- Associated Press - Wednesday, July 27, 2016

KNOXVILLE, Tenn. (AP) - A cement manufacturer has agreed to invest about $10 million to cut air pollution emissions at five of its plants in Kentucky, Tennessee, Alabama and Texas, federal officials said Wednesday.

Under a consent decree, Cemex Inc. will pay a $1.69 million civil penalty and conduct energy audits at the five plants. It also will spend $150,000 on energy efficiency projects to mitigate the effects of past nitrogen oxide emissions from its plants.

The Department of Justice and U.S. Environmental Protection Agency announced terms of the settlement. The building materials company did not immediately respond to a request for comment. The case is in the U.S. District Court for the Eastern District of Tennessee.

The settlement is subject to a 30-day public comment period and final court approval.

“This agreement will require Cemex to pay a penalty and install important pollution controls to achieve reductions in harmful air emissions, thereby making Cemex a better neighbor to local residents,” said John C. Cruden, assistant attorney general for the Justice Department’s Environment and Natural Resources Division.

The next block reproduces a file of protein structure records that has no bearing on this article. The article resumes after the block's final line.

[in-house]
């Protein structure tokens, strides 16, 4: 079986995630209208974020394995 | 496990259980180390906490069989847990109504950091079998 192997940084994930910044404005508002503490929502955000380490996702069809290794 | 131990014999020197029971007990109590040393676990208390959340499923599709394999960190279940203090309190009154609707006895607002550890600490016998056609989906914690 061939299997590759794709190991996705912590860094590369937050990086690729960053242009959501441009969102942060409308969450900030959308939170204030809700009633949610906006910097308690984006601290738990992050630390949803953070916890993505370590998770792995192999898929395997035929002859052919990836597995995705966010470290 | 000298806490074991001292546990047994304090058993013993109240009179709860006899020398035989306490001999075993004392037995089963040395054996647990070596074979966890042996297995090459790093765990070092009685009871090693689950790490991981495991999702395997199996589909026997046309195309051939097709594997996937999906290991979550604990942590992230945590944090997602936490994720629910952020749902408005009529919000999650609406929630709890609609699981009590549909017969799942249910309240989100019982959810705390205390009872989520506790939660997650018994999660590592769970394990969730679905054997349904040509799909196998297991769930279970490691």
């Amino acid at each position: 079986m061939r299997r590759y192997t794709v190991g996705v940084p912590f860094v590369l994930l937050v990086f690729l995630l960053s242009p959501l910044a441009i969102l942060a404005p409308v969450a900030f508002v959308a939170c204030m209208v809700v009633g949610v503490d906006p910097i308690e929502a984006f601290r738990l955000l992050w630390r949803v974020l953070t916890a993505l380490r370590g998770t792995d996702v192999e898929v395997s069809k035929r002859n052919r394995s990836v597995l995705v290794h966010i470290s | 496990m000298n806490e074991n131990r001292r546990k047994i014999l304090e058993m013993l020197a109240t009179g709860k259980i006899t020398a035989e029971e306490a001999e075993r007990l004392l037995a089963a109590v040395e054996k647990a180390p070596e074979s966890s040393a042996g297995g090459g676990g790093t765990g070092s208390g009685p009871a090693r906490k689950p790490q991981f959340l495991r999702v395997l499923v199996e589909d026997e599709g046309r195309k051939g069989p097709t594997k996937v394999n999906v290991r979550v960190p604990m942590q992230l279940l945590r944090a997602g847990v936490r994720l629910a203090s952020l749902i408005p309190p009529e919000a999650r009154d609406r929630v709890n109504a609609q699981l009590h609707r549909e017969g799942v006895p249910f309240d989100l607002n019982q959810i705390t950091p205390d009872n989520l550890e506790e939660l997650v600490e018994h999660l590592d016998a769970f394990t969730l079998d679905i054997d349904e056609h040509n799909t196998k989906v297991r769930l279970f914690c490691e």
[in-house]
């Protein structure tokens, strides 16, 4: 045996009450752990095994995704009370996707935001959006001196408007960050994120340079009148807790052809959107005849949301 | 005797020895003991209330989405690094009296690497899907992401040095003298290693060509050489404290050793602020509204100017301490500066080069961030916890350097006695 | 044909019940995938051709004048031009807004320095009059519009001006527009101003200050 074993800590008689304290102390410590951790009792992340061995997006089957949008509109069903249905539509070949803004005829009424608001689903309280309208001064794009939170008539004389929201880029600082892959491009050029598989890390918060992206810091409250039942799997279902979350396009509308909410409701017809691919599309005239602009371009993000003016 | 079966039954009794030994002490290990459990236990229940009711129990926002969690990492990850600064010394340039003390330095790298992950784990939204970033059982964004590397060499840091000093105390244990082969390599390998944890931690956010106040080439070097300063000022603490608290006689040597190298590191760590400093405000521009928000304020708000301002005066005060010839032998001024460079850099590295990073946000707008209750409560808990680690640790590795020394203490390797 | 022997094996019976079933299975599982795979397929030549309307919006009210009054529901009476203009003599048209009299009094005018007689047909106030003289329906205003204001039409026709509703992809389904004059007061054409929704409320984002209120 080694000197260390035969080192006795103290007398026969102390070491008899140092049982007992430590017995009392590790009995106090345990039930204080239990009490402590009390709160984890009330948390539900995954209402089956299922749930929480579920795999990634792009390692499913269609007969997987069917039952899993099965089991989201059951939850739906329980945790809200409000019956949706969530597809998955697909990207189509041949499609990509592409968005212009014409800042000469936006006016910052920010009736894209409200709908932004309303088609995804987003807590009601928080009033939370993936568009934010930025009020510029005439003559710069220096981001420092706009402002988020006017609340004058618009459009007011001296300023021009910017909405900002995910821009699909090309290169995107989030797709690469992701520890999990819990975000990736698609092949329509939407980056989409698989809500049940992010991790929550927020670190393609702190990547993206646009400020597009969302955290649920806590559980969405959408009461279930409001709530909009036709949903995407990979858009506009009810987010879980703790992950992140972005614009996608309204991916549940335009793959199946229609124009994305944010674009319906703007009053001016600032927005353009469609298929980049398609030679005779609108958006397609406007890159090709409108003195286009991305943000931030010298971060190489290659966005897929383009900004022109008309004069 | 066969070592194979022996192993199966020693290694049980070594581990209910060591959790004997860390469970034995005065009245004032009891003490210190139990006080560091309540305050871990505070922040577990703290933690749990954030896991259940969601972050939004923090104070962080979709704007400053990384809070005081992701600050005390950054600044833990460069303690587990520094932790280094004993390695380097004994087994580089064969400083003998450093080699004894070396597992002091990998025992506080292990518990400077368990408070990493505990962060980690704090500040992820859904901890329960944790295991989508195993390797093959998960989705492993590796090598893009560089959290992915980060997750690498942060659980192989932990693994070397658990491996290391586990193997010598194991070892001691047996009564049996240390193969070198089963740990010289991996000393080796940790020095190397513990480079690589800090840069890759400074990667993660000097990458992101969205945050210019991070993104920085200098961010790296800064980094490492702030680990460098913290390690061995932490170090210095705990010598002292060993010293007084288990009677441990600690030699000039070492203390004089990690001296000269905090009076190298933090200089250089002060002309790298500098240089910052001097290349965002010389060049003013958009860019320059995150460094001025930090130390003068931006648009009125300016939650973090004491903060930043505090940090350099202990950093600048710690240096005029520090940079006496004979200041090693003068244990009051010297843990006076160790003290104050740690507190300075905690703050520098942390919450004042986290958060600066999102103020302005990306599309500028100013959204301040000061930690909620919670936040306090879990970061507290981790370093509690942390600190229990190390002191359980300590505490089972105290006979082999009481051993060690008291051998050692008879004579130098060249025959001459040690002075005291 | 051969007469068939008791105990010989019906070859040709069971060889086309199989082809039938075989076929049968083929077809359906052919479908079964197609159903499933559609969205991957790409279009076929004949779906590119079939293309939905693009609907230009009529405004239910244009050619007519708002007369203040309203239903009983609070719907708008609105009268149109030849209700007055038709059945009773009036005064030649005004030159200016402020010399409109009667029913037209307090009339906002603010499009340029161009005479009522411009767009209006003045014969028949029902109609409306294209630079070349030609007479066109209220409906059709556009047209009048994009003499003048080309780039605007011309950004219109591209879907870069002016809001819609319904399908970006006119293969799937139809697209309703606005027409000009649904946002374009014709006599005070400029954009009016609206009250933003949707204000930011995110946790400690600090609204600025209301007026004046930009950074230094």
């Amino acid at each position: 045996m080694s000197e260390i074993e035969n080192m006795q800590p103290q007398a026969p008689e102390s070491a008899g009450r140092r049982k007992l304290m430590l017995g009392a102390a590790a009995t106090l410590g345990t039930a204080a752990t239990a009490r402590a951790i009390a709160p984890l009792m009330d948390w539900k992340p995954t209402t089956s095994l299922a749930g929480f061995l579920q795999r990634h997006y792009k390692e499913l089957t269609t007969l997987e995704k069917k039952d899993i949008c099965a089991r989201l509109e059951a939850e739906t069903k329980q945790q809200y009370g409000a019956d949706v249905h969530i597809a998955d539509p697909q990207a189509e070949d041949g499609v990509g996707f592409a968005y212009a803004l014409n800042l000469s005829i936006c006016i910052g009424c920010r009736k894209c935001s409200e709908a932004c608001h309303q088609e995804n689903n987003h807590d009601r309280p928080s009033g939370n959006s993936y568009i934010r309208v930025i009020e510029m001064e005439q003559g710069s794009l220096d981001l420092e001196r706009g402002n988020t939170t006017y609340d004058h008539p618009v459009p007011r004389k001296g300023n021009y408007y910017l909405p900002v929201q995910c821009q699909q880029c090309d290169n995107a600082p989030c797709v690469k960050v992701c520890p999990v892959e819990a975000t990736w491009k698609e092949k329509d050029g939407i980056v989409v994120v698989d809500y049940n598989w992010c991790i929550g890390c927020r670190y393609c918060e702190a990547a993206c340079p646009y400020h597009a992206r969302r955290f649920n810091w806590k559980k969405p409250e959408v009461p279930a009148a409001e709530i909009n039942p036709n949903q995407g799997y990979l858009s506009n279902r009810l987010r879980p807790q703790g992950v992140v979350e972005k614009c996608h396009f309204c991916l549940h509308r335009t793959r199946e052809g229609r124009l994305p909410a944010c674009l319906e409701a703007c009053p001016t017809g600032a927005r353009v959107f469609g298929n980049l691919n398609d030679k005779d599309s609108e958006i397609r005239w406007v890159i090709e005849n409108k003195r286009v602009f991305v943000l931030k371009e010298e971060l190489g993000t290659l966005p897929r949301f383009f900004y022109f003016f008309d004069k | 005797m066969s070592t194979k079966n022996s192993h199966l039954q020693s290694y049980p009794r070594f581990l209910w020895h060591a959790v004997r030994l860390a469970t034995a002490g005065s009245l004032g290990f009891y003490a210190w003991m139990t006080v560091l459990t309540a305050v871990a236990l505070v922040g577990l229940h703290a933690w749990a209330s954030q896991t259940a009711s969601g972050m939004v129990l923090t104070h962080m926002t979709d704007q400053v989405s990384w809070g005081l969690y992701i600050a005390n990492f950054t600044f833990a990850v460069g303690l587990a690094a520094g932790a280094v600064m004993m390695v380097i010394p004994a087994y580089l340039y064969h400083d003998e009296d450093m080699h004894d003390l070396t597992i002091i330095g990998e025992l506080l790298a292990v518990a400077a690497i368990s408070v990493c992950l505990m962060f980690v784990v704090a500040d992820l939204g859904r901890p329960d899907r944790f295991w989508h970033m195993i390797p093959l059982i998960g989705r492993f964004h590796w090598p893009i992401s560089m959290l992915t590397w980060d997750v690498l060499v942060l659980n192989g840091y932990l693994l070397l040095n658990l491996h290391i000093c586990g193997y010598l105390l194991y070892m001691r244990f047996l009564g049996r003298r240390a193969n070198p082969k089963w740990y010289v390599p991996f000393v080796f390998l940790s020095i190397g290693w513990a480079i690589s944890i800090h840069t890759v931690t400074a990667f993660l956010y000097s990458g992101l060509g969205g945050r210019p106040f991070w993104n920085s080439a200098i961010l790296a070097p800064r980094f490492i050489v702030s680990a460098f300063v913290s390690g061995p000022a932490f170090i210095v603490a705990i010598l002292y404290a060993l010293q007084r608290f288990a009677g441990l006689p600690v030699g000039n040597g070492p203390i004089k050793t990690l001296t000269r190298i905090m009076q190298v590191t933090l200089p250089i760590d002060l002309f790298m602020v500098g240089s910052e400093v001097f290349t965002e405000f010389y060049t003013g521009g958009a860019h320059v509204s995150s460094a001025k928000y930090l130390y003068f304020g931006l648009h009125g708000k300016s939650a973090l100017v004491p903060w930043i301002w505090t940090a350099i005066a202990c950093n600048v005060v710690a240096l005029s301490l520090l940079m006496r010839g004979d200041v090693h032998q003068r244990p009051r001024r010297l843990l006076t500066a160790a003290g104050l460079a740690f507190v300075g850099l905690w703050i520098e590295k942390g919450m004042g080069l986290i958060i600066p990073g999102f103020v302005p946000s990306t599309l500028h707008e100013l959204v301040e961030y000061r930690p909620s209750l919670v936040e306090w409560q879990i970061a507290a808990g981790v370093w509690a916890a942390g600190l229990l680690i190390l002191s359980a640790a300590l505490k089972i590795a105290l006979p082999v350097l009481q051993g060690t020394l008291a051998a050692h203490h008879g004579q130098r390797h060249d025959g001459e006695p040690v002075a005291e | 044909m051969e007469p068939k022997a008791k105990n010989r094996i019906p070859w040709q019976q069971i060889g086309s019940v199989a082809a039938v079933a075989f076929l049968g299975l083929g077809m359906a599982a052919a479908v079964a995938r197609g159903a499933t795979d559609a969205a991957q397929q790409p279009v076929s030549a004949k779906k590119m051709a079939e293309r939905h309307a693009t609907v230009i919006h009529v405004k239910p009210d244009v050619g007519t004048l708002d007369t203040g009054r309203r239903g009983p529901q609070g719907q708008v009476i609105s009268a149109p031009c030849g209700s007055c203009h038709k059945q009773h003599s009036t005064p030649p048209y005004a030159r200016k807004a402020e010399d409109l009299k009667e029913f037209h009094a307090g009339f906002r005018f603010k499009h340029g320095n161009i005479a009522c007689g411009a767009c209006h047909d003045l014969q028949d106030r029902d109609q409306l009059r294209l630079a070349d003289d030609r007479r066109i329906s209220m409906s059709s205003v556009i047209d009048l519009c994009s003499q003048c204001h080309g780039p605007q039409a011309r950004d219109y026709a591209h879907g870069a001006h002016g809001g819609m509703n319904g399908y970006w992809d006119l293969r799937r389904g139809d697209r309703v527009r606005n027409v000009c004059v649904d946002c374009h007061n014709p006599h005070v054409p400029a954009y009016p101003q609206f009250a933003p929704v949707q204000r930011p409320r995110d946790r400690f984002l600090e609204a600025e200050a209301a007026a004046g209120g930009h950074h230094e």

Cynthia Giles, assistant administrator for the EPA’s Office of Enforcement and Compliance Assurance, said Cemex will use state of the art technology to reduce pollution and improve public health.

The five Cemex facilities are in Demopolis, Alabama; Louisville, Kentucky; Knoxville, Tennessee; and New Braunfels and Odessa, Texas. Pollution control authorities in Knox County, Tennessee, and Louisville participated in the settlement.

Cemex will be required to install pollution control technology to reduce emissions of nitrogen oxides and establish strict limits for sulfur dioxide emissions, federal officials said.

Nitrogen oxide and sulfur dioxide emissions have numerous adverse effects on human health and are significant contributors to acid rain, smog and haze. The pollutants are converted in the air into fine particles that can cause respiratory and cardiovascular problems.

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